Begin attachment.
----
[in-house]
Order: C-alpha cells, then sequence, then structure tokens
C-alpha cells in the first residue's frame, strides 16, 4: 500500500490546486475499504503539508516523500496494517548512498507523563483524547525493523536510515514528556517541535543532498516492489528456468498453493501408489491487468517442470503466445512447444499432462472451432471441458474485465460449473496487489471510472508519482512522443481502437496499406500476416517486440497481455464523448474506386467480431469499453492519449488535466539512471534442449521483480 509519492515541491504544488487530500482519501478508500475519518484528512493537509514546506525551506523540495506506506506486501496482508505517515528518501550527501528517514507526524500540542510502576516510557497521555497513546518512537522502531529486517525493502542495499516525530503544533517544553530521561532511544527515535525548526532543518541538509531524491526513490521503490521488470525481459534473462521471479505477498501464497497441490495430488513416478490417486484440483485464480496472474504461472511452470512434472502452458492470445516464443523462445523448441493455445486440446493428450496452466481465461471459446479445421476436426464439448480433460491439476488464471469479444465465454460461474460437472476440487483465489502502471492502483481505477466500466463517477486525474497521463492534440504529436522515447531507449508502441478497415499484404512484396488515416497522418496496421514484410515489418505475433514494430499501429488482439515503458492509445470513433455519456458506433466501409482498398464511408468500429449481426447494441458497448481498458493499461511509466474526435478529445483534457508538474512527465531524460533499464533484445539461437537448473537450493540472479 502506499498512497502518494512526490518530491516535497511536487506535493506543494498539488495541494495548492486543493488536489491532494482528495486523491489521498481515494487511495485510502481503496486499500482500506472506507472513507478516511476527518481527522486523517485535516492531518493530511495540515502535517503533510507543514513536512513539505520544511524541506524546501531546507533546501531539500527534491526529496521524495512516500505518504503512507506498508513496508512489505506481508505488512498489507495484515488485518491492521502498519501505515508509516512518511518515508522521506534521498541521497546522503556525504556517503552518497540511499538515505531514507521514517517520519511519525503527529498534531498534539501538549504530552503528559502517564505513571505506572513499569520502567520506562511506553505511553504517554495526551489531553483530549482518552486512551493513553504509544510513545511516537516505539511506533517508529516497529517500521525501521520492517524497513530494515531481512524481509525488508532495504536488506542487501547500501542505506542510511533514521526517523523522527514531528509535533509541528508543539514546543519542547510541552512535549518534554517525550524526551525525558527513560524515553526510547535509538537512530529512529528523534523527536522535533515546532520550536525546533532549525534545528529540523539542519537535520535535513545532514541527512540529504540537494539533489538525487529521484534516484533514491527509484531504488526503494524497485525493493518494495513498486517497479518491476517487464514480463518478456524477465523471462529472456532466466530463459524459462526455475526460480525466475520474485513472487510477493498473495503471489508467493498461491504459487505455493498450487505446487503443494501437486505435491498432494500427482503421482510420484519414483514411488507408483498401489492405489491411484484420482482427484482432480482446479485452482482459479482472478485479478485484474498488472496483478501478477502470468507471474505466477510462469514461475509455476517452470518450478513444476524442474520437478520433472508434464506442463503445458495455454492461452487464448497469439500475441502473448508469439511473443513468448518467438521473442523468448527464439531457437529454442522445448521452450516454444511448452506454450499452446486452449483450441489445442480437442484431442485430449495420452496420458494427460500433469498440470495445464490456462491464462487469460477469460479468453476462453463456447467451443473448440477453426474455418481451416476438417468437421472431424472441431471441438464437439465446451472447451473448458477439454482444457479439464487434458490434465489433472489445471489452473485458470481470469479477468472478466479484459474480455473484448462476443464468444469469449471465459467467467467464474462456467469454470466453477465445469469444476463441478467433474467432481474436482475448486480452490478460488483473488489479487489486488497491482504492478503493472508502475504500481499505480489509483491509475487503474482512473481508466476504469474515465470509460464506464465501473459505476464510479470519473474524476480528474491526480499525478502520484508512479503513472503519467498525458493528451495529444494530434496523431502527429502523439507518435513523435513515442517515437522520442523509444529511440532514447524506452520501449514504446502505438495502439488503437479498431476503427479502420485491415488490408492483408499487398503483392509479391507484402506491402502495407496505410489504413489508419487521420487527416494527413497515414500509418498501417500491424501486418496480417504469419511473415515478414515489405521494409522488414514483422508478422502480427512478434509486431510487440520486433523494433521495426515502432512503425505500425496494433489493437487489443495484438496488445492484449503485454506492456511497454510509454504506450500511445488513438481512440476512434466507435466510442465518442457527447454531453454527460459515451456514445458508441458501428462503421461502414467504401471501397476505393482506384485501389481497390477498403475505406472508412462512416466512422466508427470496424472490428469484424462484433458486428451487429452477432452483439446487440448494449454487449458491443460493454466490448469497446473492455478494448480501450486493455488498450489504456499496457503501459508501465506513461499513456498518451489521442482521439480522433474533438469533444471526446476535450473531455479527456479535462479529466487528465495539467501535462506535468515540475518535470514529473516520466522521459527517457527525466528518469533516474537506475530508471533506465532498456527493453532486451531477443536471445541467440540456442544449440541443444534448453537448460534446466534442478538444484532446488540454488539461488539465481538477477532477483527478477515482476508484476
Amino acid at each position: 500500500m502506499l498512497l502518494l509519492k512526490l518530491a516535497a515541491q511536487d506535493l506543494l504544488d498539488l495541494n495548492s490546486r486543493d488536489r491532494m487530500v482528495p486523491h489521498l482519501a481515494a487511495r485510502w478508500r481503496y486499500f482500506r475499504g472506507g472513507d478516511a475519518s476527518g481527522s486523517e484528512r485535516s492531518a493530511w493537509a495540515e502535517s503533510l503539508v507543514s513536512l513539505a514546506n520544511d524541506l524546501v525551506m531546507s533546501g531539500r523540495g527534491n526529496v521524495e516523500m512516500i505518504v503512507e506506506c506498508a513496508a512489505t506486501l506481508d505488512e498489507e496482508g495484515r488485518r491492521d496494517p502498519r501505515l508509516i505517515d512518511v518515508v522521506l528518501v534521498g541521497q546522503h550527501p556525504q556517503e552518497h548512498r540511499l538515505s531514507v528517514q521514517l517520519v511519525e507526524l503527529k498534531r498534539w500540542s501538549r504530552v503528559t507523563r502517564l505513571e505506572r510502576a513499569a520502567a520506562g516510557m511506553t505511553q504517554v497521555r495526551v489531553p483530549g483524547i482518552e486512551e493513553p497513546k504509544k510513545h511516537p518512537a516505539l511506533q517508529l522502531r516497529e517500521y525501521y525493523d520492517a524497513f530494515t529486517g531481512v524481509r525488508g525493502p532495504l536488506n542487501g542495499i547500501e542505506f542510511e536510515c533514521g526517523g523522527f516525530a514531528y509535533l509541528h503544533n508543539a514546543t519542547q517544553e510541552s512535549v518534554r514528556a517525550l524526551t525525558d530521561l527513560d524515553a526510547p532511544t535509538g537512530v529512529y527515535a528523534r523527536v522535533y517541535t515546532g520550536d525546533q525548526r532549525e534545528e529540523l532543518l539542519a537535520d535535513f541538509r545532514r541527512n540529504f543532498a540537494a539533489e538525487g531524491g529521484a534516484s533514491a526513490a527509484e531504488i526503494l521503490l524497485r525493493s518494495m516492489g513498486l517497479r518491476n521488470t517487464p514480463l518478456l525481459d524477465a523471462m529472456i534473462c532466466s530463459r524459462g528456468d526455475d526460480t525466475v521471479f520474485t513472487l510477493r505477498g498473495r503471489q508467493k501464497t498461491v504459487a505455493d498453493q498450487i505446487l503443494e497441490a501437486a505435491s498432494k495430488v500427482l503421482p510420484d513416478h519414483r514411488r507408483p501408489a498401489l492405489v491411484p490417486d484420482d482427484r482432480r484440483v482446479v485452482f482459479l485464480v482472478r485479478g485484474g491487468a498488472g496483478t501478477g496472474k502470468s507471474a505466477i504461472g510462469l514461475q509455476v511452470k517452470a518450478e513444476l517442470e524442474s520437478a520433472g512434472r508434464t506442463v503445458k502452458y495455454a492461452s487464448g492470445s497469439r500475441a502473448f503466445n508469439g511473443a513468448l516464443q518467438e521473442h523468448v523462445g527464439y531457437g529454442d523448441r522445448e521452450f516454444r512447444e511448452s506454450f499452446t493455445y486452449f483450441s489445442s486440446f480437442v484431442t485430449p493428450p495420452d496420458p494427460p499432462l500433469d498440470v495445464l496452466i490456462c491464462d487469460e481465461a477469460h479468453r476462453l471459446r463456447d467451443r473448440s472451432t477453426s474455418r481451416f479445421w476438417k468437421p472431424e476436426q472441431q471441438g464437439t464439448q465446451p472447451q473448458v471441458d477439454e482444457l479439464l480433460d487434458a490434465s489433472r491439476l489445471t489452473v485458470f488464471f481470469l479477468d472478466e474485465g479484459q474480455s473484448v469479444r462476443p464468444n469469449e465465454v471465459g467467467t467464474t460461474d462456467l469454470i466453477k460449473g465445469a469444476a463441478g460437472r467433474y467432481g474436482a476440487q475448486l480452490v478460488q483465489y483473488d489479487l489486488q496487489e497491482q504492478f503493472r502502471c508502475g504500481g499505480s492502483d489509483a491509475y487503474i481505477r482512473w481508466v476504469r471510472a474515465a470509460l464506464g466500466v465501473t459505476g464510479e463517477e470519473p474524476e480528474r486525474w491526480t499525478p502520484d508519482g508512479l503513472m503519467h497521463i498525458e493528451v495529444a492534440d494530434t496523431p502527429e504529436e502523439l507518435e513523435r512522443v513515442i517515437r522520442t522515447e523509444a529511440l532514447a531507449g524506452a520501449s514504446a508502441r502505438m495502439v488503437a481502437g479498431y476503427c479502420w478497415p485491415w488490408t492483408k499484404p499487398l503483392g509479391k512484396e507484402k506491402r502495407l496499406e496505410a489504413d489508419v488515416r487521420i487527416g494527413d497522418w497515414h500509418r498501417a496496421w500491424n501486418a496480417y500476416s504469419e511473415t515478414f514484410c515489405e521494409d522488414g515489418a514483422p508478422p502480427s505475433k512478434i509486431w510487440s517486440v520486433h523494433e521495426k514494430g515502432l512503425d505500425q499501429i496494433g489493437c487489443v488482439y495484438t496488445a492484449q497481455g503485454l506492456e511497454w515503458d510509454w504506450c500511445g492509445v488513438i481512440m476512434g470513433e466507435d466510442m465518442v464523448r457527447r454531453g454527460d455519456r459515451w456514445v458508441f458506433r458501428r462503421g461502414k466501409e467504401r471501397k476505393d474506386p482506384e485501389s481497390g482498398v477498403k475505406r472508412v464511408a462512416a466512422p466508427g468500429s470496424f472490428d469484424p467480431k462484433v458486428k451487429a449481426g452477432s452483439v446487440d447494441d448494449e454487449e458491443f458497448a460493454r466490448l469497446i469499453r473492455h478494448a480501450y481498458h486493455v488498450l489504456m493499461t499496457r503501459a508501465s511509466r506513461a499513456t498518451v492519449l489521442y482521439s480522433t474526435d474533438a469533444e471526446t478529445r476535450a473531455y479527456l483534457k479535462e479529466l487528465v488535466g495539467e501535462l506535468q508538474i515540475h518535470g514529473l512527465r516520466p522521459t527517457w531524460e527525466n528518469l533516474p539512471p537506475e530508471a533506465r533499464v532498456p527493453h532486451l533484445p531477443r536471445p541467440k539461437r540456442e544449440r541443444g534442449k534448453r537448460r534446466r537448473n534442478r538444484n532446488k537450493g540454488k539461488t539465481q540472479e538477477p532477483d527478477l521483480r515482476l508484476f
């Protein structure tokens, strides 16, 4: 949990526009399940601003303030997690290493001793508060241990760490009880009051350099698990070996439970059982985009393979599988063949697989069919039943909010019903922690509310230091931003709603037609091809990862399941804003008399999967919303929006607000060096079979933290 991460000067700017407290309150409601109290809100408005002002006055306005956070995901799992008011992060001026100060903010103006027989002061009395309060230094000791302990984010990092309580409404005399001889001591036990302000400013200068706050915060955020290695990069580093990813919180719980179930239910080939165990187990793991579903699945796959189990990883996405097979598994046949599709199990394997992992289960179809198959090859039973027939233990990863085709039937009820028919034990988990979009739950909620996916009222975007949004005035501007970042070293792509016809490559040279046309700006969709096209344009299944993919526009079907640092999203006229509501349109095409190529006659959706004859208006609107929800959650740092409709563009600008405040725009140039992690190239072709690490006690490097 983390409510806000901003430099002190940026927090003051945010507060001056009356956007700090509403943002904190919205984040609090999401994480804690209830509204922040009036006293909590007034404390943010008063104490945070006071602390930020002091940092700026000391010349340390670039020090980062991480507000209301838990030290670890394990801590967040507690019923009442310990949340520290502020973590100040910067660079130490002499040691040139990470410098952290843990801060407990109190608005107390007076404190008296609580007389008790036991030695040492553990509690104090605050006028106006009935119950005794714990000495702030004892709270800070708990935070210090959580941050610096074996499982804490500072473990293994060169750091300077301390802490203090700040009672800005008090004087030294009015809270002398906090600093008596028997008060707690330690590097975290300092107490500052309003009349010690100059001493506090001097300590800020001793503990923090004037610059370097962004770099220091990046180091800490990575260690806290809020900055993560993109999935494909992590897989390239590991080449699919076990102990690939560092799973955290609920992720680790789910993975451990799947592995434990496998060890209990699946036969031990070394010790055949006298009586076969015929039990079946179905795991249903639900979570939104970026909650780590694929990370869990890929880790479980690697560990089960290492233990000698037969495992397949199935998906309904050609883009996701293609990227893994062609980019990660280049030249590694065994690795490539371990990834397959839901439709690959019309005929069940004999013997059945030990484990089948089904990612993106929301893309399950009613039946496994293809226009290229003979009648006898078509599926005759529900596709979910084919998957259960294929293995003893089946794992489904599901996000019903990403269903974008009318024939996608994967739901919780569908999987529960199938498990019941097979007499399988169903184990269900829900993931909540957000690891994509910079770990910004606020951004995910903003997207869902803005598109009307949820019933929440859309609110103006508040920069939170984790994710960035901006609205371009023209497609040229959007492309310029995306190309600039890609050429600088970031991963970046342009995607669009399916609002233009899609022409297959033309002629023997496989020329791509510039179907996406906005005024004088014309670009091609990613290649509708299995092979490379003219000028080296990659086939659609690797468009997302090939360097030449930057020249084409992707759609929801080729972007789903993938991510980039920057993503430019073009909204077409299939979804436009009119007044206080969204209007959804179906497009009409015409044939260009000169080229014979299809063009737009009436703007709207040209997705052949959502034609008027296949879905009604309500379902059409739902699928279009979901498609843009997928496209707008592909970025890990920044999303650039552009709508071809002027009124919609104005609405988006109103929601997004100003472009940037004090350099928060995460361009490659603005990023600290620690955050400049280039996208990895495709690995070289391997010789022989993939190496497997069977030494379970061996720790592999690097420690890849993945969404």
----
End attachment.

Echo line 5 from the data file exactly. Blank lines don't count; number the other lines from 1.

């Protein structure tokens, strides 16, 4: 949990526009399940601003303030997690290493001793508060241990760490009880009051350099698990070996439970059982985009393979599988063949697989069919039943909010019903922690509310230091931003709603037609091809990862399941804003008399999967919303929006607000060096079979933290 991460000067700017407290309150409601109290809100408005002002006055306005956070995901799992008011992060001026100060903010103006027989002061009395309060230094000791302990984010990092309580409404005399001889001591036990302000400013200068706050915060955020290695990069580093990813919180719980179930239910080939165990187990793991579903699945796959189990990883996405097979598994046949599709199990394997992992289960179809198959090859039973027939233990990863085709039937009820028919034990988990979009739950909620996916009222975007949004005035501007970042070293792509016809490559040279046309700006969709096209344009299944993919526009079907640092999203006229509501349109095409190529006659959706004859208006609107929800959650740092409709563009600008405040725009140039992690190239072709690490006690490097 983390409510806000901003430099002190940026927090003051945010507060001056009356956007700090509403943002904190919205984040609090999401994480804690209830509204922040009036006293909590007034404390943010008063104490945070006071602390930020002091940092700026000391010349340390670039020090980062991480507000209301838990030290670890394990801590967040507690019923009442310990949340520290502020973590100040910067660079130490002499040691040139990470410098952290843990801060407990109190608005107390007076404190008296609580007389008790036991030695040492553990509690104090605050006028106006009935119950005794714990000495702030004892709270800070708990935070210090959580941050610096074996499982804490500072473990293994060169750091300077301390802490203090700040009672800005008090004087030294009015809270002398906090600093008596028997008060707690330690590097975290300092107490500052309003009349010690100059001493506090001097300590800020001793503990923090004037610059370097962004770099220091990046180091800490990575260690806290809020900055993560993109999935494909992590897989390239590991080449699919076990102990690939560092799973955290609920992720680790789910993975451990799947592995434990496998060890209990699946036969031990070394010790055949006298009586076969015929039990079946179905795991249903639900979570939104970026909650780590694929990370869990890929880790479980690697560990089960290492233990000698037969495992397949199935998906309904050609883009996701293609990227893994062609980019990660280049030249590694065994690795490539371990990834397959839901439709690959019309005929069940004999013997059945030990484990089948089904990612993106929301893309399950009613039946496994293809226009290229003979009648006898078509599926005759529900596709979910084919998957259960294929293995003893089946794992489904599901996000019903990403269903974008009318024939996608994967739901919780569908999987529960199938498990019941097979007499399988169903184990269900829900993931909540957000690891994509910079770990910004606020951004995910903003997207869902803005598109009307949820019933929440859309609110103006508040920069939170984790994710960035901006609205371009023209497609040229959007492309310029995306190309600039890609050429600088970031991963970046342009995607669009399916609002233009899609022409297959033309002629023997496989020329791509510039179907996406906005005024004088014309670009091609990613290649509708299995092979490379003219000028080296990659086939659609690797468009997302090939360097030449930057020249084409992707759609929801080729972007789903993938991510980039920057993503430019073009909204077409299939979804436009009119007044206080969204209007959804179906497009009409015409044939260009000169080229014979299809063009737009009436703007709207040209997705052949959502034609008027296949879905009604309500379902059409739902699928279009979901498609843009997928496209707008592909970025890990920044999303650039552009709508071809002027009124919609104005609405988006109103929601997004100003472009940037004090350099928060995460361009490659603005990023600290620690955050400049280039996208990895495709690995070289391997010789022989993939190496497997069977030494379970061996720790592999690097420690890849993945969404």